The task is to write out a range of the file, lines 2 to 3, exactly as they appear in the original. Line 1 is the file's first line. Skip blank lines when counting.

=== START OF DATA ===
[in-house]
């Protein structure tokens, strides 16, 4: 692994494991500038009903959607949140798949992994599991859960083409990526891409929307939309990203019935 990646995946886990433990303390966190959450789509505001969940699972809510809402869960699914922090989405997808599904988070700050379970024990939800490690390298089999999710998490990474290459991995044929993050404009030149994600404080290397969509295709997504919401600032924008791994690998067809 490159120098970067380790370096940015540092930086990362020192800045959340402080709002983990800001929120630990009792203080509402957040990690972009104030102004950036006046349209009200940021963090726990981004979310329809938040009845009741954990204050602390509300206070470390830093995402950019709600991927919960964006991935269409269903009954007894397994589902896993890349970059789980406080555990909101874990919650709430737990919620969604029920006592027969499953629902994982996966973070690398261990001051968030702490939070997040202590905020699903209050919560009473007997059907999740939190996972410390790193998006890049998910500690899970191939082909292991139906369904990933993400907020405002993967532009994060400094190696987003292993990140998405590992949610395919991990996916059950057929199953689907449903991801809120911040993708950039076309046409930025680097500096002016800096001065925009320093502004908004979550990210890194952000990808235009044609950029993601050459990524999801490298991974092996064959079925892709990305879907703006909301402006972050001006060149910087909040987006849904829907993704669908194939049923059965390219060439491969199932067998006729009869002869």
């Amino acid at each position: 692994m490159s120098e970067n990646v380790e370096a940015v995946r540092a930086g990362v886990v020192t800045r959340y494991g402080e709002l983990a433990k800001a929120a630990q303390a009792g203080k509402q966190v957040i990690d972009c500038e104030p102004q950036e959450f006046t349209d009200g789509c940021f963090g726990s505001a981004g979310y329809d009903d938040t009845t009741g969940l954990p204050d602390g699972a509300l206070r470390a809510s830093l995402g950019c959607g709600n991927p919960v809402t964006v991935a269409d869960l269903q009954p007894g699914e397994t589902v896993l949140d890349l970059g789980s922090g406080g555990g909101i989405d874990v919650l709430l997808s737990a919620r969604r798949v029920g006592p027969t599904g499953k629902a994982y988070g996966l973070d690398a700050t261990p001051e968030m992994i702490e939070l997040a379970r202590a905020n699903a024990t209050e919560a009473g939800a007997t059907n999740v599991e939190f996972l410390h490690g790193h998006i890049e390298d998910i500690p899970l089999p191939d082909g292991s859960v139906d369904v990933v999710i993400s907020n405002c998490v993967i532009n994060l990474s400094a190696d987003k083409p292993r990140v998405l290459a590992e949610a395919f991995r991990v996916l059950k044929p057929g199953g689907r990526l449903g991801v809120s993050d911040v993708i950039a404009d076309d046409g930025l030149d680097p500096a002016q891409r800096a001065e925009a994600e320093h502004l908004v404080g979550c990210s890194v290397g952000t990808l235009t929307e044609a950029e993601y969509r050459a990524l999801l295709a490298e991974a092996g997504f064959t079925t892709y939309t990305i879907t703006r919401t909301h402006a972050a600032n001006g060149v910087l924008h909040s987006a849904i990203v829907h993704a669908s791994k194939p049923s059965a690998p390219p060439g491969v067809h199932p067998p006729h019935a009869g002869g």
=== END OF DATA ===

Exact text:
């Protein structure tokens, strides 16, 4: 692994494991500038009903959607949140798949992994599991859960083409990526891409929307939309990203019935 990646995946886990433990303390966190959450789509505001969940699972809510809402869960699914922090989405997808599904988070700050379970024990939800490690390298089999999710998490990474290459991995044929993050404009030149994600404080290397969509295709997504919401600032924008791994690998067809 490159120098970067380790370096940015540092930086990362020192800045959340402080709002983990800001929120630990009792203080509402957040990690972009104030102004950036006046349209009200940021963090726990981004979310329809938040009845009741954990204050602390509300206070470390830093995402950019709600991927919960964006991935269409269903009954007894397994589902896993890349970059789980406080555990909101874990919650709430737990919620969604029920006592027969499953629902994982996966973070690398261990001051968030702490939070997040202590905020699903209050919560009473007997059907999740939190996972410390790193998006890049998910500690899970191939082909292991139906369904990933993400907020405002993967532009994060400094190696987003292993990140998405590992949610395919991990996916059950057929199953689907449903991801809120911040993708950039076309046409930025680097500096002016800096001065925009320093502004908004979550990210890194952000990808235009044609950029993601050459990524999801490298991974092996064959079925892709990305879907703006909301402006972050001006060149910087909040987006849904829907993704669908194939049923059965390219060439491969199932067998006729009869002869």
């Amino acid at each position: 692994m490159s120098e970067n990646v380790e370096a940015v995946r540092a930086g990362v886990v020192t800045r959340y494991g402080e709002l983990a433990k800001a929120a630990q303390a009792g203080k509402q966190v957040i990690d972009c500038e104030p102004q950036e959450f006046t349209d009200g789509c940021f963090g726990s505001a981004g979310y329809d009903d938040t009845t009741g969940l954990p204050d602390g699972a509300l206070r470390a809510s830093l995402g950019c959607g709600n991927p919960v809402t964006v991935a269409d869960l269903q009954p007894g699914e397994t589902v896993l949140d890349l970059g789980s922090g406080g555990g909101i989405d874990v919650l709430l997808s737990a919620r969604r798949v029920g006592p027969t599904g499953k629902a994982y988070g996966l973070d690398a700050t261990p001051e968030m992994i702490e939070l997040a379970r202590a905020n699903a024990t209050e919560a009473g939800a007997t059907n999740v599991e939190f996972l410390h490690g790193h998006i890049e390298d998910i500690p899970l089999p191939d082909g292991s859960v139906d369904v990933v999710i993400s907020n405002c998490v993967i532009n994060l990474s400094a190696d987003k083409p292993r990140v998405l290459a590992e949610a395919f991995r991990v996916l059950k044929p057929g199953g689907r990526l449903g991801v809120s993050d911040v993708i950039a404009d076309d046409g930025l030149d680097p500096a002016q891409r800096a001065e925009a994600e320093h502004l908004v404080g979550c990210s890194v290397g952000t990808l235009t929307e044609a950029e993601y969509r050459a990524l999801l295709a490298e991974a092996g997504f064959t079925t892709y939309t990305i879907t703006r919401t909301h402006a972050a600032n001006g060149v910087l924008h909040s987006a849904i990203v829907h993704a669908s791994k194939p049923s059965a690998p390219p060439g491969v067809h199932p067998p006729h019935a009869g002869g």